Take the 2-minute tour ×
Stack Overflow is a question and answer site for professional and enthusiast programmers. It's 100% free, no registration required.

I wrote a simple ASP.NET application that sends mail to a specified email address (for clients of the company in question, not spam =) ) and part of the requirements were that if the email failed to send, the application would record that. No problem, I thought, I'll just catch a SmtpFailedRecipientsException and make a note. It turns out that Gmail relays don't throw exceptions when sending to invalid email addresses, they simply accept the sent mail and then if the send failed, Gmail sends you an email back saying that mail failed to send to the recipients. My question is, if my client is using Google Business for their mail (which they are), is there any way to configure the sending so that I'll get this exception when the send fails?

share|improve this question

2 Answers 2

up vote 3 down vote accepted

One thing that comes to mind is to set up some sort of 'listener' that periodically checks the gmail inbox that would receive the bouncebacks. If you could do that, you could then parse the bounceback emails that are found and use that information to see what happened and act accordingly.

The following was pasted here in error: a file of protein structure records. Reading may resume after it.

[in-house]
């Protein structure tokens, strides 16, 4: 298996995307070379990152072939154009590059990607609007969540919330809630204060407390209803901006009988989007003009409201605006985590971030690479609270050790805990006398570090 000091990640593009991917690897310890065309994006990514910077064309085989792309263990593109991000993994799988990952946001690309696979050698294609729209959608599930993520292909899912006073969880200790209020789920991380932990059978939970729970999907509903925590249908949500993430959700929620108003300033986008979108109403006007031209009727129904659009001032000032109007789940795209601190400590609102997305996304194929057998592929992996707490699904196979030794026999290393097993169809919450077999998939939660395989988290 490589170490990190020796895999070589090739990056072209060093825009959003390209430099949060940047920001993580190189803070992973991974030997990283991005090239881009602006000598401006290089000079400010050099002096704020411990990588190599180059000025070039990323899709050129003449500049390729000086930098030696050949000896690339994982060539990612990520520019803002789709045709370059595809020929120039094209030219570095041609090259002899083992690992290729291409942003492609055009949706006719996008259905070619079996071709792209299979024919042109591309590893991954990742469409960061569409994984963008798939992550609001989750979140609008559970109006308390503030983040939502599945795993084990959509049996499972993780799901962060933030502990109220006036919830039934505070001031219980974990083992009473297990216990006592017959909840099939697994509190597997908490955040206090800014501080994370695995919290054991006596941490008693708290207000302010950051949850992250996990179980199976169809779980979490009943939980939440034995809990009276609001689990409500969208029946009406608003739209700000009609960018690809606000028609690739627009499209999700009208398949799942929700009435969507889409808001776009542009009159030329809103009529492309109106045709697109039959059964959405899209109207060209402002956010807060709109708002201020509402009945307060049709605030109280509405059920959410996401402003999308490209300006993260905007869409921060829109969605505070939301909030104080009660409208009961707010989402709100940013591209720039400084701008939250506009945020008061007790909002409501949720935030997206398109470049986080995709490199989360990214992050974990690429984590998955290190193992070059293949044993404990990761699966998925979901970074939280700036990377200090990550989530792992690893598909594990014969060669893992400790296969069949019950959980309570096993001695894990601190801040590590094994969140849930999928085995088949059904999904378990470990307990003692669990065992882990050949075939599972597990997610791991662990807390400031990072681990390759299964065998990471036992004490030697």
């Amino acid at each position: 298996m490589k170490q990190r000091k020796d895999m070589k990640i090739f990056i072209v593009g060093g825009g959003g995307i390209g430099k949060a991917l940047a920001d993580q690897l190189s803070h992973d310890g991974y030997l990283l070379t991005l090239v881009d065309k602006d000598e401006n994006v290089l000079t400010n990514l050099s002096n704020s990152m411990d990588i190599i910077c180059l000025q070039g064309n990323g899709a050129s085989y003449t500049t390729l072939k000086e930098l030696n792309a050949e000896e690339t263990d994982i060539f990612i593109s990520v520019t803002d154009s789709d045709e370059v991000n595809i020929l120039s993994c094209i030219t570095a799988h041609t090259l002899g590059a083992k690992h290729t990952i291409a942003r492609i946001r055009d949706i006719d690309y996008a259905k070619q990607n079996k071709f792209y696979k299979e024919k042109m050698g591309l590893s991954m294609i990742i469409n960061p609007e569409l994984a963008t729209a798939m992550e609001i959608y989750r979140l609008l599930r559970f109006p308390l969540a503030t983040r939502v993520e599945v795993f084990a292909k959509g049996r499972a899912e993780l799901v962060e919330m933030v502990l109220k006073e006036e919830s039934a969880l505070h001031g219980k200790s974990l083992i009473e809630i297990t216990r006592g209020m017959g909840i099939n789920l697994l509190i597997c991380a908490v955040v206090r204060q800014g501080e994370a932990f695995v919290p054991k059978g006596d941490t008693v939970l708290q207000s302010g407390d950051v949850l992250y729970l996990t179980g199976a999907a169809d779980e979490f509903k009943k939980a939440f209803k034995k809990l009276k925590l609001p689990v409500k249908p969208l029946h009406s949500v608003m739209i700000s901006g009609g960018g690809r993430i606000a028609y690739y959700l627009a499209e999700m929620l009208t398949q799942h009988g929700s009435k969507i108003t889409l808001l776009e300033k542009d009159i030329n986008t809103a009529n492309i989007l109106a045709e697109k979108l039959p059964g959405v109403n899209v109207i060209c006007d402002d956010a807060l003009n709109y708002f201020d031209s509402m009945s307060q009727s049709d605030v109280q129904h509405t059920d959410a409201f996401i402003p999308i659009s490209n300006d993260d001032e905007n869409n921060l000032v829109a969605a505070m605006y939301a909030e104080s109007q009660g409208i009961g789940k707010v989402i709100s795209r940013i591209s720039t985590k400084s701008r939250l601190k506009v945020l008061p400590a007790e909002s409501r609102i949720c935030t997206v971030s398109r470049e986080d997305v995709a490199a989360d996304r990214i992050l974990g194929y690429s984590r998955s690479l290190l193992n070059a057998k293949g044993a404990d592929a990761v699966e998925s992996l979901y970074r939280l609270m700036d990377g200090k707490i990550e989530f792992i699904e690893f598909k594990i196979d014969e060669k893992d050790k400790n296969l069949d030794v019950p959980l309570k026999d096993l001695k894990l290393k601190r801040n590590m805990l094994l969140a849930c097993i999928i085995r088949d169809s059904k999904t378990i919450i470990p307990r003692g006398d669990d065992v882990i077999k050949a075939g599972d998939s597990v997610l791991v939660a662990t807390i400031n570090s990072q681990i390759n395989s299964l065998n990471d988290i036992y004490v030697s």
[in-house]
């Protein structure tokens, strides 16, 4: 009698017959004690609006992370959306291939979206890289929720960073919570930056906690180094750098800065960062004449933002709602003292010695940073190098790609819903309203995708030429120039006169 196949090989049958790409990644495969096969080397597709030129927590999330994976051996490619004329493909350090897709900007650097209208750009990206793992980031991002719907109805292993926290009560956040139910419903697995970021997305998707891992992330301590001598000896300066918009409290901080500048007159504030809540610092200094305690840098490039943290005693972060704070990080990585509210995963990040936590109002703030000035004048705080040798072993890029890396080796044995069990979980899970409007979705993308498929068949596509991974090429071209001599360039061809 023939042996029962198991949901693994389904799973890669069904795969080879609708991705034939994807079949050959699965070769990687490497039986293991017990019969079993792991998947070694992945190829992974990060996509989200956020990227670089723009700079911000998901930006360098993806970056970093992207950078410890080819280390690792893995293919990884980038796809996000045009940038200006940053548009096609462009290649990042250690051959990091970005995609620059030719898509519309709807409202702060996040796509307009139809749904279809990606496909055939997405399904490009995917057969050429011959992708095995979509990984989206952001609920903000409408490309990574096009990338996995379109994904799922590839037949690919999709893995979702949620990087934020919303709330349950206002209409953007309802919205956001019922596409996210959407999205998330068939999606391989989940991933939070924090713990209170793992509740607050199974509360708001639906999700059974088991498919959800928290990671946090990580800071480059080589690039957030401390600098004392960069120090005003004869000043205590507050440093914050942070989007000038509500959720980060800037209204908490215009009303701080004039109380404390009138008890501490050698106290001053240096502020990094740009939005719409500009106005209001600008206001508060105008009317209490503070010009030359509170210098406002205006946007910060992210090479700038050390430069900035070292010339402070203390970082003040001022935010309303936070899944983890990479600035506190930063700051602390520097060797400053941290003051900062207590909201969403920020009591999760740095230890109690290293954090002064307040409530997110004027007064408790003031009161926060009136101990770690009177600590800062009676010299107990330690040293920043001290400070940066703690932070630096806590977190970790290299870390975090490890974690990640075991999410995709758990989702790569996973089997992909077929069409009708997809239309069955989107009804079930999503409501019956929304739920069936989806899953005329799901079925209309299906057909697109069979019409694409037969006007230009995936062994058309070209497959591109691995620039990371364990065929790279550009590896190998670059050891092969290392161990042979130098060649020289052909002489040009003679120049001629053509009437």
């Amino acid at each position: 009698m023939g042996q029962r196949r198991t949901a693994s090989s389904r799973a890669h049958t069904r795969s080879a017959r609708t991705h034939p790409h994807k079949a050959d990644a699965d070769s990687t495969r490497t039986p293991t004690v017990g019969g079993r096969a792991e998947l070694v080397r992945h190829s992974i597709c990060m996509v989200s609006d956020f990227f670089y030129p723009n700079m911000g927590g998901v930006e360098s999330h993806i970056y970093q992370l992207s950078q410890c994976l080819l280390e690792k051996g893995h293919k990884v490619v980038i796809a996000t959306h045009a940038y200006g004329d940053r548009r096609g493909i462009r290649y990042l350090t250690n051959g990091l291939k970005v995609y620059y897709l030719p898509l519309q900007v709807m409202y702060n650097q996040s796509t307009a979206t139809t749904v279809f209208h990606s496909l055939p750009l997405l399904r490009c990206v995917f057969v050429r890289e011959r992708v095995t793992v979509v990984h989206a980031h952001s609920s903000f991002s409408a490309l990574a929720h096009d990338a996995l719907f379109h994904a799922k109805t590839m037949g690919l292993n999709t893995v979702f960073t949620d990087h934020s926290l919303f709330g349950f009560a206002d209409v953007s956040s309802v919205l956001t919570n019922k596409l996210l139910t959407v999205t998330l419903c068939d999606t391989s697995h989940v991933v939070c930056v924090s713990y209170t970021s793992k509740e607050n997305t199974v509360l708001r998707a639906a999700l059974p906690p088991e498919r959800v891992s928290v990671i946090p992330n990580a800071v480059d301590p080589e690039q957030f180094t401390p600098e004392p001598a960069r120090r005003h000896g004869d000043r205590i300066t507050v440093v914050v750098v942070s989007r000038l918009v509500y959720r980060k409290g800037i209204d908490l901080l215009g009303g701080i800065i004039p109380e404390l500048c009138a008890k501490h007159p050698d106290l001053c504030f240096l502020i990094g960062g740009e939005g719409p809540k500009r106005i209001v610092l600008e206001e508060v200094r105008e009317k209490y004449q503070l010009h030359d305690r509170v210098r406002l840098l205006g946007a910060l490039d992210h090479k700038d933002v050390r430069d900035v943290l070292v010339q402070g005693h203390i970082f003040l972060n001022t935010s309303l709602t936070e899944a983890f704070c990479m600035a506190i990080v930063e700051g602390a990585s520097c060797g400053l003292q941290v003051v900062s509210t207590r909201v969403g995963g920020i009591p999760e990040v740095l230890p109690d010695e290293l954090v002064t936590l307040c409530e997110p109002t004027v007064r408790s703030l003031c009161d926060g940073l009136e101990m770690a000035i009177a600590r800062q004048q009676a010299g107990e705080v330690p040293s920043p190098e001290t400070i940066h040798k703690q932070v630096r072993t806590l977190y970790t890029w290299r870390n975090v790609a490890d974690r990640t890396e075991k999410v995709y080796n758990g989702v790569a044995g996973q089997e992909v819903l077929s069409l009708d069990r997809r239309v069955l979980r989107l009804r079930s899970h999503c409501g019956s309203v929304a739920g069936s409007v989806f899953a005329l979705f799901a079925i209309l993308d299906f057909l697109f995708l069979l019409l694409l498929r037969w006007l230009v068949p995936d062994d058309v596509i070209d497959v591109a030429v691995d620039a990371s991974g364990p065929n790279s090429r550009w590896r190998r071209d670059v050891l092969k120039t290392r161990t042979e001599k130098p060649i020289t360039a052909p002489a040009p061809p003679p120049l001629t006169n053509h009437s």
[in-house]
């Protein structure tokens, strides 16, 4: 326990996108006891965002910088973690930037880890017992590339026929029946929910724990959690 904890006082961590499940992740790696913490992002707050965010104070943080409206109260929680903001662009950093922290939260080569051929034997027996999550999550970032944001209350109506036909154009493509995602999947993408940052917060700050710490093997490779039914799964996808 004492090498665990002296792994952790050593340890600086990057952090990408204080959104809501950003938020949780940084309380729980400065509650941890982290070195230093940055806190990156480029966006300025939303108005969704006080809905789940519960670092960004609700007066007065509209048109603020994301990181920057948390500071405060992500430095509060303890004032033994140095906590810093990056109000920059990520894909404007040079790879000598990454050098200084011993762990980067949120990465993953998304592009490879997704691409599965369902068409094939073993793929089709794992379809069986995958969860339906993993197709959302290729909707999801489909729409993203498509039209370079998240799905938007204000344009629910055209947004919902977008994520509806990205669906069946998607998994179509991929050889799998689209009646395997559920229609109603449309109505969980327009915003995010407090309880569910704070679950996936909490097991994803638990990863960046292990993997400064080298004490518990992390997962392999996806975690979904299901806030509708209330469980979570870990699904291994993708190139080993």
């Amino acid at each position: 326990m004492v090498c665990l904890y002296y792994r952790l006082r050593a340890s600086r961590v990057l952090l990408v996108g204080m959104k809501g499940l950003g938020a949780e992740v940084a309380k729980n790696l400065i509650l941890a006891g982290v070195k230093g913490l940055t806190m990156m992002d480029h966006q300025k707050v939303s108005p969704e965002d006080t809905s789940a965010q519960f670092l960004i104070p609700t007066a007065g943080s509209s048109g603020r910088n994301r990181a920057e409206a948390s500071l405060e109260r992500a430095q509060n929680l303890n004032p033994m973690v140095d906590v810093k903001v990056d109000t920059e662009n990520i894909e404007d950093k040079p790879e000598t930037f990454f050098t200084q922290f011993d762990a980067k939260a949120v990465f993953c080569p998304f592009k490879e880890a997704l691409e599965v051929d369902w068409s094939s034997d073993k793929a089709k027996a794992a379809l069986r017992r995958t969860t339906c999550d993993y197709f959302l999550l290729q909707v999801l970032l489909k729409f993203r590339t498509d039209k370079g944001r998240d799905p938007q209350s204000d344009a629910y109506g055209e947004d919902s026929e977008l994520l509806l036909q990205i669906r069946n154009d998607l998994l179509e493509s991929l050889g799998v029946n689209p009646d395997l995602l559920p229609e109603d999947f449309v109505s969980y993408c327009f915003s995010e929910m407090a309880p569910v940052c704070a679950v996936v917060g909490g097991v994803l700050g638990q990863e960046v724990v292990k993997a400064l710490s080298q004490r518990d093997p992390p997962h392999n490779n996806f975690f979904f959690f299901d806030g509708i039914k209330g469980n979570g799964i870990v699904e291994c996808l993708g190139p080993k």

Found this article on Codeproject that walks through reading the messages in a gmail inbox. It could set you on the right track. http://www.codeproject.com/KB/applications/ReadGmailInboxMessage.aspx

share|improve this answer

No. The SMTP protocol allows for bounce messages instead of error codes in many situations, and there's no standard way (or nonstandard way, as far as I'm aware) to force a mail relay to act synchronously. Since there are many errors that can occur after the relay has accepted your message, there's no way to avoid the possibility of bounces.

share|improve this answer

Your Answer

 
discard

By posting your answer, you agree to the privacy policy and terms of service.

Not the answer you're looking for? Browse other questions tagged or ask your own question.